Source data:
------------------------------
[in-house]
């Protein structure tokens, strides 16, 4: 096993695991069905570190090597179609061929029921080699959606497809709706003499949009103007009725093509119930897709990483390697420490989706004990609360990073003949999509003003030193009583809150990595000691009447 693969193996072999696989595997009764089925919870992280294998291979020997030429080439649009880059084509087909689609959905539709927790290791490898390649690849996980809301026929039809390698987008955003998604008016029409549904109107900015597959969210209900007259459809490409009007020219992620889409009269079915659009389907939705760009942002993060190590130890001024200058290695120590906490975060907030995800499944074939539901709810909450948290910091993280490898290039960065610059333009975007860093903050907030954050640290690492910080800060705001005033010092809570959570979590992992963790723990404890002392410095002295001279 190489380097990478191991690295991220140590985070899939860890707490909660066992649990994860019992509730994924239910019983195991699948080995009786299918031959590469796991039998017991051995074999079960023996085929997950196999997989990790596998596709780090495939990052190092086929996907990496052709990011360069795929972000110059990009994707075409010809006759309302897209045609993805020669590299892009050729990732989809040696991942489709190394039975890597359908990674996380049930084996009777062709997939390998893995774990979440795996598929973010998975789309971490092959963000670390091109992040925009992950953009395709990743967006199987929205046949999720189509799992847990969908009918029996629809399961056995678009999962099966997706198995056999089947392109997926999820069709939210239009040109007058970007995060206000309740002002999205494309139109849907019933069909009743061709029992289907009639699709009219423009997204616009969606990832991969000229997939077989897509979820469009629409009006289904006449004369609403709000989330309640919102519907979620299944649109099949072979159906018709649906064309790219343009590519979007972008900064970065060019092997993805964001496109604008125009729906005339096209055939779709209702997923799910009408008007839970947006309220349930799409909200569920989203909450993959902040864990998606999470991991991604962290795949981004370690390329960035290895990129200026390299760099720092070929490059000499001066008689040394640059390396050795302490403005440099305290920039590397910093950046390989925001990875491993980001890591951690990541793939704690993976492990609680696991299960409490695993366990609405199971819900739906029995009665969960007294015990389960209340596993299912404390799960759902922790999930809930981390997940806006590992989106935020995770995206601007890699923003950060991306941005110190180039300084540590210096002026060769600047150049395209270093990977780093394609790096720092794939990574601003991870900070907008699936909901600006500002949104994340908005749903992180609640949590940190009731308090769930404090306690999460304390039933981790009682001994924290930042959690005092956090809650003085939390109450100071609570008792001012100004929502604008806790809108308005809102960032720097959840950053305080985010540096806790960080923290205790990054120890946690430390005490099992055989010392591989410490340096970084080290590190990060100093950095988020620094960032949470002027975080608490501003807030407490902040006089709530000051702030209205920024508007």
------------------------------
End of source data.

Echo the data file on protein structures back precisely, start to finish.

[in-house]
């Protein structure tokens, strides 16, 4: 096993695991069905570190090597179609061929029921080699959606497809709706003499949009103007009725093509119930897709990483390697420490989706004990609360990073003949999509003003030193009583809150990595000691009447 693969193996072999696989595997009764089925919870992280294998291979020997030429080439649009880059084509087909689609959905539709927790290791490898390649690849996980809301026929039809390698987008955003998604008016029409549904109107900015597959969210209900007259459809490409009007020219992620889409009269079915659009389907939705760009942002993060190590130890001024200058290695120590906490975060907030995800499944074939539901709810909450948290910091993280490898290039960065610059333009975007860093903050907030954050640290690492910080800060705001005033010092809570959570979590992992963790723990404890002392410095002295001279 190489380097990478191991690295991220140590985070899939860890707490909660066992649990994860019992509730994924239910019983195991699948080995009786299918031959590469796991039998017991051995074999079960023996085929997950196999997989990790596998596709780090495939990052190092086929996907990496052709990011360069795929972000110059990009994707075409010809006759309302897209045609993805020669590299892009050729990732989809040696991942489709190394039975890597359908990674996380049930084996009777062709997939390998893995774990979440795996598929973010998975789309971490092959963000670390091109992040925009992950953009395709990743967006199987929205046949999720189509799992847990969908009918029996629809399961056995678009999962099966997706198995056999089947392109997926999820069709939210239009040109007058970007995060206000309740002002999205494309139109849907019933069909009743061709029992289907009639699709009219423009997204616009969606990832991969000229997939077989897509979820469009629409009006289904006449004369609403709000989330309640919102519907979620299944649109099949072979159906018709649906064309790219343009590519979007972008900064970065060019092997993805964001496109604008125009729906005339096209055939779709209702997923799910009408008007839970947006309220349930799409909200569920989203909450993959902040864990998606999470991991991604962290795949981004370690390329960035290895990129200026390299760099720092070929490059000499001066008689040394640059390396050795302490403005440099305290920039590397910093950046390989925001990875491993980001890591951690990541793939704690993976492990609680696991299960409490695993366990609405199971819900739906029995009665969960007294015990389960209340596993299912404390799960759902922790999930809930981390997940806006590992989106935020995770995206601007890699923003950060991306941005110190180039300084540590210096002026060769600047150049395209270093990977780093394609790096720092794939990574601003991870900070907008699936909901600006500002949104994340908005749903992180609640949590940190009731308090769930404090306690999460304390039933981790009682001994924290930042959690005092956090809650003085939390109450100071609570008792001012100004929502604008806790809108308005809102960032720097959840950053305080985010540096806790960080923290205790990054120890946690430390005490099992055989010392591989410490340096970084080290590190990060100093950095988020620094960032949470002027975080608490501003807030407490902040006089709530000051702030209205920024508007």